Hoechst dyes are commonly used to stain genomic
DNA in the following
Fluorescence microscopy and immunohistochemistry, often with other
Flow cytometry to count or sort out cells. An example is the use of
Hoechst dyes to analyse how many cells of a population are in which
phase of the cell cycle
DNA in the presence of RNA in agarose gels
Hoechst efflux is also used to study hematopoietic and embryonic stem
cells. As these cells are able to effectively efflux the dye, they can
be detected via flow cytometry in what is termed the side population.
This is done by passing the fluorescence emitted from the excited
hoechst through both red and blue filters, and plotting hoechst red
and blue against each other.
Toxicity and safety
Because Hoechst stains bind to DNA, they interfere with DNA
replication during cell division. Consequently, they are potentially
mutagenic and carcinogenic, so care should be used in their handling
Hoechst stain is used to sort sperm in livestock and
humans. Its safety has been debated.
Comparison of nucleic acid simulation software
^ Latt, SA; Stetten, G; Juergens, LA; Willard, HF; Scher, CD (July
1975). "Recent developments in the detection of deoxyribonucleic acid
synthesis by 33258 Hoechst fluorescence". Journal of Histochemistry
and Cytochemistry. 23 (7): 493–505. doi:10.1177/23.7.1095650.
^ Latt, SA; Stetten, G (January 1976). "Spectral studies on 33258
Hoechst and related bisbenzimidazole dyes useful for fluorescent
detection of deoxyribonucleic acid synthesis". Journal of
Histochemistry and Cytochemistry. 24 (1): 24–33.
doi:10.1177/24.1.943439. PMID 943439.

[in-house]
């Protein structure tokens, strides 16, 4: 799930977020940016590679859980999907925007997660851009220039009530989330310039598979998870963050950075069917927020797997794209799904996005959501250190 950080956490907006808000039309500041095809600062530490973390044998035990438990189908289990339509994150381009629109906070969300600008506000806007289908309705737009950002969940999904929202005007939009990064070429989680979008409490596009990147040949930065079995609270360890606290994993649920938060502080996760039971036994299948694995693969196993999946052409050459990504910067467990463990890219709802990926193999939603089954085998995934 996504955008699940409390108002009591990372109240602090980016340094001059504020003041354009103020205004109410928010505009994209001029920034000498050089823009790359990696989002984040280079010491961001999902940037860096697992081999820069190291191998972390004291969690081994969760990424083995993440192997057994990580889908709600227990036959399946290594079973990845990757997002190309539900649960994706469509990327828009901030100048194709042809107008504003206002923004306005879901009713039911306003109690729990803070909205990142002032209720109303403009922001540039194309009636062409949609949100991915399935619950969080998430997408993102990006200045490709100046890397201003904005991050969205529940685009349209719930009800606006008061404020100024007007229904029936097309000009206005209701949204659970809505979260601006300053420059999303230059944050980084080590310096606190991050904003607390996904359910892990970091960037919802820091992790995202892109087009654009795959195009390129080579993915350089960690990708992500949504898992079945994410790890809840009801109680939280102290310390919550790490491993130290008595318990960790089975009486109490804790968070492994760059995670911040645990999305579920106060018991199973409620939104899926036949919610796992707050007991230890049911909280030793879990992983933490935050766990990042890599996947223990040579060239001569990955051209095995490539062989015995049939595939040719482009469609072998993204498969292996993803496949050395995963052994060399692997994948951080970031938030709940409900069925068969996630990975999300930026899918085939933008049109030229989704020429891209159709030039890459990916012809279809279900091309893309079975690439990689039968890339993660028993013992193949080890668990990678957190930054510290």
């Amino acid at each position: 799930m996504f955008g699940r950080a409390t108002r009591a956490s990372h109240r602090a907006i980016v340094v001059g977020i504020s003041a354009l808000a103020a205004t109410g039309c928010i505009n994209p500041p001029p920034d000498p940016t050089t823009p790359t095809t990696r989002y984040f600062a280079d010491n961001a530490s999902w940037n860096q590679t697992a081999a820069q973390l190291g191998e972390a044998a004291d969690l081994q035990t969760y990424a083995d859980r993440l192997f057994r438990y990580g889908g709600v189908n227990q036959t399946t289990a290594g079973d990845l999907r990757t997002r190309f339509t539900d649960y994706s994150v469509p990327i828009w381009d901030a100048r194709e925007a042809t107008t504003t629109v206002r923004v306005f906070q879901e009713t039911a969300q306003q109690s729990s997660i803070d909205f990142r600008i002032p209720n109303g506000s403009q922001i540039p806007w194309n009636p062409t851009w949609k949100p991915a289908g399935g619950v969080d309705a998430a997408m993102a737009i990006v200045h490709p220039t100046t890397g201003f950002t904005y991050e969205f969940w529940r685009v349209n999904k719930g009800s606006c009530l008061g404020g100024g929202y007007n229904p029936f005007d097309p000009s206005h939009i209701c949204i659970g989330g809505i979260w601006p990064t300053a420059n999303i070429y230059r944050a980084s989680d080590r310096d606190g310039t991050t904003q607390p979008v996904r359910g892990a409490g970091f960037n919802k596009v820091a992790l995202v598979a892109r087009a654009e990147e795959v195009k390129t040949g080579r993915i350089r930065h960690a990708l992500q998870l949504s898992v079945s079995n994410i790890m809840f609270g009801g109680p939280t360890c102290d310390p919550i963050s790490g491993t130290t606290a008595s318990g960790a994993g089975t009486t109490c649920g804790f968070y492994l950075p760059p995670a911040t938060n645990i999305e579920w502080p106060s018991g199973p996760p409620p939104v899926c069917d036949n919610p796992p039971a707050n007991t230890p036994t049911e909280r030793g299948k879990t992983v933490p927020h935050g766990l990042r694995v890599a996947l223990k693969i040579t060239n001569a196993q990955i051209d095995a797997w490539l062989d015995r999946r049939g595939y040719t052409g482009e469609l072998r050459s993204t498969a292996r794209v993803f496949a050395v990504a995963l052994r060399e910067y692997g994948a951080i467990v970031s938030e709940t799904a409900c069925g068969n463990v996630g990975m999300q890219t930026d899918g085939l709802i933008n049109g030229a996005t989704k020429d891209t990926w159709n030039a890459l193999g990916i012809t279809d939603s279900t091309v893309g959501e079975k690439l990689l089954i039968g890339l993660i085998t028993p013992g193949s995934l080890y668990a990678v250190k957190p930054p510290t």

^ a b c "Hoechst Stains" (PDF). Invitrogren (Molecular Probes).
Archived from the original (PDF) on 2009-04-19.
^ Portugal, J; Waring, MJ (Feb 28, 1988). "Assignment of
sites for 4',6-diamidine-2-phenylindole and bisbenzimide (Hoechst
33258). A comparative footprinting study". Biochimica et Biophysica
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^ BD Bioscience (2009). Techniques for Immune Function Analysis (PDF)
(2 ed.). Becton, Dickinson and Company.
^ Kubbies, M; Rabinovitch, PS (January 1983). "Flow cytometric
analysis of factors which influence the BrdUrd-Hoechst quenching
effect in cultivated human fibroblasts and lymphocytes". Cytometry. 3
(4): 276–81. doi:10.1002/cyto.990030408. PMID 6185287.
^ Breusegem, SY; Clegg, RM; Loontiens, FG (Feb 1, 2002).
"Base-sequence specificity of Hoechst 33258 and
DAPI binding to five
DNA sites with kinetic evidence for more than one high-affinity
Hoechst 33258-AATT complex". Journal of Molecular Biology. 315 (5):
1049–61. doi:10.1006/jmbi.2001.5301. PMID 11827475.
^ Iain Johnson, Michelle T.Z. Spence, ed. (2011). Molecular Probes
Handbook: A Guide to
Fluorescent Probes and Labeling Technologies (11
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^ Kubbies, M (1990). "Flow cytometric recognition of clastogen induced
chromatin damage in G0/G1 lymphocytes by non-stoichiometric Hoechst
fluorochrome binding". Cytometry. 11 (3): 386–94.
doi:10.1002/cyto.990110309. PMID 1692786.
^ a b Mocharla, R; Mocharla, H; Hodes, ME (Dec 23, 1987). "A novel,
sensitive fluorometric staining technique for the detection of
RNA preparations". Nucleic Acids Research. 15 (24): 10589.
doi:10.1093/nar/15.24.10589. PMC 339970 .
^ Sterzel, W; Bedford, P; Eisenbrand, G (June 1985). "Automated
DNA using the fluorochrome Hoechst 33258". Analytical
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^ Ashwood-Smith, M.J. (1994). "Safety of human sperm selection by flow
cytometry". Human Reproduction. Oxford University Press. 9 (5):
757–759. PMID 7929716.
^ Parrilla, I; Vázquez, J M; Cuello, C; Gil, MA; Roca, J; Di
Berardino, D; Martínez, EA (2004). "
Hoechst 33342 stain and u.v.
laser exposure do not induce genotoxic effects in flow-sorted boar
spermatozoa". Reproduction. 128 (5): 615–621.
doi:10.1530/rep.1.00288. PMID 15509707.
Wikimedia Commons has media related to Hoechst stains.
Spectral traces for fluorescent dyes
Manual for Hoechst stains